Consumers were cheated out of an estimated ¥6 trillion in frauds and other dubious practices in 2013, an amount equivalent to 1.2 percent of Japan’s gross domestic product, according to a recent a Consumer Affairs Agency survey.
An estimated 10.1 million such incidents occurred last year, and the average amount of damage came to ¥590,000 per case, according to the agency.
It is the first time the agency has compiled the data. It plans to conduct the survey annually from now on.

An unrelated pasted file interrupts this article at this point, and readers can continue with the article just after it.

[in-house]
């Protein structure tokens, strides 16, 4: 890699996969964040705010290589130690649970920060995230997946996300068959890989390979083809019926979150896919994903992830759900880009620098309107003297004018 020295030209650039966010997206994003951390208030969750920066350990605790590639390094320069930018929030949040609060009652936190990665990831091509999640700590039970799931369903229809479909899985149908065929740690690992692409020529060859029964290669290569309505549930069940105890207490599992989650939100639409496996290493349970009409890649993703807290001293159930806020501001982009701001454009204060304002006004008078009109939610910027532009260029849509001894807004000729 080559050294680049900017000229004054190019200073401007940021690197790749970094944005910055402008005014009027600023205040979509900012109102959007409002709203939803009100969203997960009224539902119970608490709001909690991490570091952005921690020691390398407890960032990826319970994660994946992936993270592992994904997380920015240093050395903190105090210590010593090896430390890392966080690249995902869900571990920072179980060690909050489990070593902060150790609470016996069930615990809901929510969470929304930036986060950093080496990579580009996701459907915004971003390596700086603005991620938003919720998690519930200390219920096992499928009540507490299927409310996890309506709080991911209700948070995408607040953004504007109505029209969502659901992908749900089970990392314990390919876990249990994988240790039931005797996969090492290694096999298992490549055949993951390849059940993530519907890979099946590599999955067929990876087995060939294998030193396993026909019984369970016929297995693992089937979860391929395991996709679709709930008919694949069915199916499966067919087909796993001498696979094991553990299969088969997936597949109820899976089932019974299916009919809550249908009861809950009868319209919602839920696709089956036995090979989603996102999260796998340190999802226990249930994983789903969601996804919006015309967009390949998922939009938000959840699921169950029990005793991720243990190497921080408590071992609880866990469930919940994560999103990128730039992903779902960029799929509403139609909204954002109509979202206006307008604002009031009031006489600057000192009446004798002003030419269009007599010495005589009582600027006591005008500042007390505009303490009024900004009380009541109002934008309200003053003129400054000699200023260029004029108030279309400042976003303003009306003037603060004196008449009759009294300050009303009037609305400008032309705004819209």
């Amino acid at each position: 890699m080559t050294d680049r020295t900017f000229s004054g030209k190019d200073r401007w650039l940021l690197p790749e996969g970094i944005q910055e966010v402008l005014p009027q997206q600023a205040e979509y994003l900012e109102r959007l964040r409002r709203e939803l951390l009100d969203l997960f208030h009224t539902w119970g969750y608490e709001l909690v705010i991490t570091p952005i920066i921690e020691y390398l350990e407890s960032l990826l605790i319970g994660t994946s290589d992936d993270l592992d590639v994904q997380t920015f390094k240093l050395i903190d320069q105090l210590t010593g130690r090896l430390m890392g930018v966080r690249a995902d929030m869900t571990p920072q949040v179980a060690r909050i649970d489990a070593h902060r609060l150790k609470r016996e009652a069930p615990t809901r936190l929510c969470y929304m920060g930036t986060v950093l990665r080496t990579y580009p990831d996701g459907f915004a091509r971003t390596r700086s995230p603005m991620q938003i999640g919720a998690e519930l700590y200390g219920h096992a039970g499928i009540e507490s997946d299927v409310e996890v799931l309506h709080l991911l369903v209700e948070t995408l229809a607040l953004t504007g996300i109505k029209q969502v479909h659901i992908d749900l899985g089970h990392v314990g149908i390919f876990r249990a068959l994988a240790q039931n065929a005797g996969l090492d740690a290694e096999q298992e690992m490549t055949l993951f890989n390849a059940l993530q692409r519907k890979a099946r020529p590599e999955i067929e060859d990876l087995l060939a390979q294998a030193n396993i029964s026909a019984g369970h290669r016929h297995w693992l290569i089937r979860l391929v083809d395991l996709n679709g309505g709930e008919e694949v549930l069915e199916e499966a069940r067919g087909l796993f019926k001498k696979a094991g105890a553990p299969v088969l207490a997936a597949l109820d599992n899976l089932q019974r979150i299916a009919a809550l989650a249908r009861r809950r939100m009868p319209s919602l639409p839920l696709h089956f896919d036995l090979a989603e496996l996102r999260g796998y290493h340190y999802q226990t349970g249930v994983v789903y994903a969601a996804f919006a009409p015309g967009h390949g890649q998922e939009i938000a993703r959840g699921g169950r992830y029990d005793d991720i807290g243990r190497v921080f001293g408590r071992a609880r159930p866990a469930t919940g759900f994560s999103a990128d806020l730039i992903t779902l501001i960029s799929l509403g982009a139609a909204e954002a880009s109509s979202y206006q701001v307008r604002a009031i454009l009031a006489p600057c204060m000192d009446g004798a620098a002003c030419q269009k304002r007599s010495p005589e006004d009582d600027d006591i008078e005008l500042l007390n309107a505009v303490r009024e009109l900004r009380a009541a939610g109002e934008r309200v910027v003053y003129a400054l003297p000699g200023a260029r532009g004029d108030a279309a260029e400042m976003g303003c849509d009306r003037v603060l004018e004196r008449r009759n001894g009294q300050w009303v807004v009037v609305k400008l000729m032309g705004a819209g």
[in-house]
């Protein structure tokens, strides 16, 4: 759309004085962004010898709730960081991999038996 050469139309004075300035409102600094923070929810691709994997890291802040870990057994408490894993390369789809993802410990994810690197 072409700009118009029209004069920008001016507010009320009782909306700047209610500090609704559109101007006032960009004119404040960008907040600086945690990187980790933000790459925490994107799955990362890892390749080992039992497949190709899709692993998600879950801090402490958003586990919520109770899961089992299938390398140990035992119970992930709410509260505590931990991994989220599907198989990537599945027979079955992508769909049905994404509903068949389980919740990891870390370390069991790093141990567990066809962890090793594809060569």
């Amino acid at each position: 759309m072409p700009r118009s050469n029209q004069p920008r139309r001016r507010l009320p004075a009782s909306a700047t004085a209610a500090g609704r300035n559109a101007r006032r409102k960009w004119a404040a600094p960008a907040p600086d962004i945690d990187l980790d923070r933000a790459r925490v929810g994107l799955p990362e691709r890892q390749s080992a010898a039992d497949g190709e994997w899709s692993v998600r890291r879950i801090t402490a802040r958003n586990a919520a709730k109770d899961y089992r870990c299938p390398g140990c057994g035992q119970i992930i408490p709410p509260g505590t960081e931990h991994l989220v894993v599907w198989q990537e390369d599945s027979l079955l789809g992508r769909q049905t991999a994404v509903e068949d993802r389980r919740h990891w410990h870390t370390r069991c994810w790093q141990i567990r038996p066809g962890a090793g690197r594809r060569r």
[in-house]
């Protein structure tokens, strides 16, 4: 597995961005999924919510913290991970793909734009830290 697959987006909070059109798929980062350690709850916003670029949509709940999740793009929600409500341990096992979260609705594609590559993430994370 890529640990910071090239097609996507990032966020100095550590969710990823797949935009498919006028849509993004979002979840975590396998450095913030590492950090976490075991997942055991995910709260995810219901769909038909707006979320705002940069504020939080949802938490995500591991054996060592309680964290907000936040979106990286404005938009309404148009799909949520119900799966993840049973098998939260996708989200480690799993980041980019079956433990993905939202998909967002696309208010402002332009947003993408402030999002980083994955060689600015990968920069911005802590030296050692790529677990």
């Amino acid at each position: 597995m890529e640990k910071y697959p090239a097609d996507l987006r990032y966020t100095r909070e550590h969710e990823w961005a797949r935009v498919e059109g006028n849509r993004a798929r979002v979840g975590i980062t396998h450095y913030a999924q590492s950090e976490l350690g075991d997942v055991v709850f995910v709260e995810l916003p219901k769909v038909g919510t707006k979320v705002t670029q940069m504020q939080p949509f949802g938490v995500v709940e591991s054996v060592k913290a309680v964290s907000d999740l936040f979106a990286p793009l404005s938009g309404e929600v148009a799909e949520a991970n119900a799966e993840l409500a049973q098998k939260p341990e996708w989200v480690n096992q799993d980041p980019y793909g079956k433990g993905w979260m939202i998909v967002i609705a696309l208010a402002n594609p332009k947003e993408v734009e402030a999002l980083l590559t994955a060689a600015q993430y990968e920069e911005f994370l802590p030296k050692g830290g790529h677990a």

The total included cases that were not blatantly fraudulent but still made consumers feel they may have been cheated. Cited were instances when consumers said the quality of products or services they purchased was not as high as expected while others said they were charged bigger fees than anticipated.
Also included were investment frauds including fictitious sales of unlisted stocks, and troubles related to home purchases and renovations.
The agency’s damage estimates were based on a survey of 10,000 people aged 15 or above and consultations with consumer centers nationwide in January and February.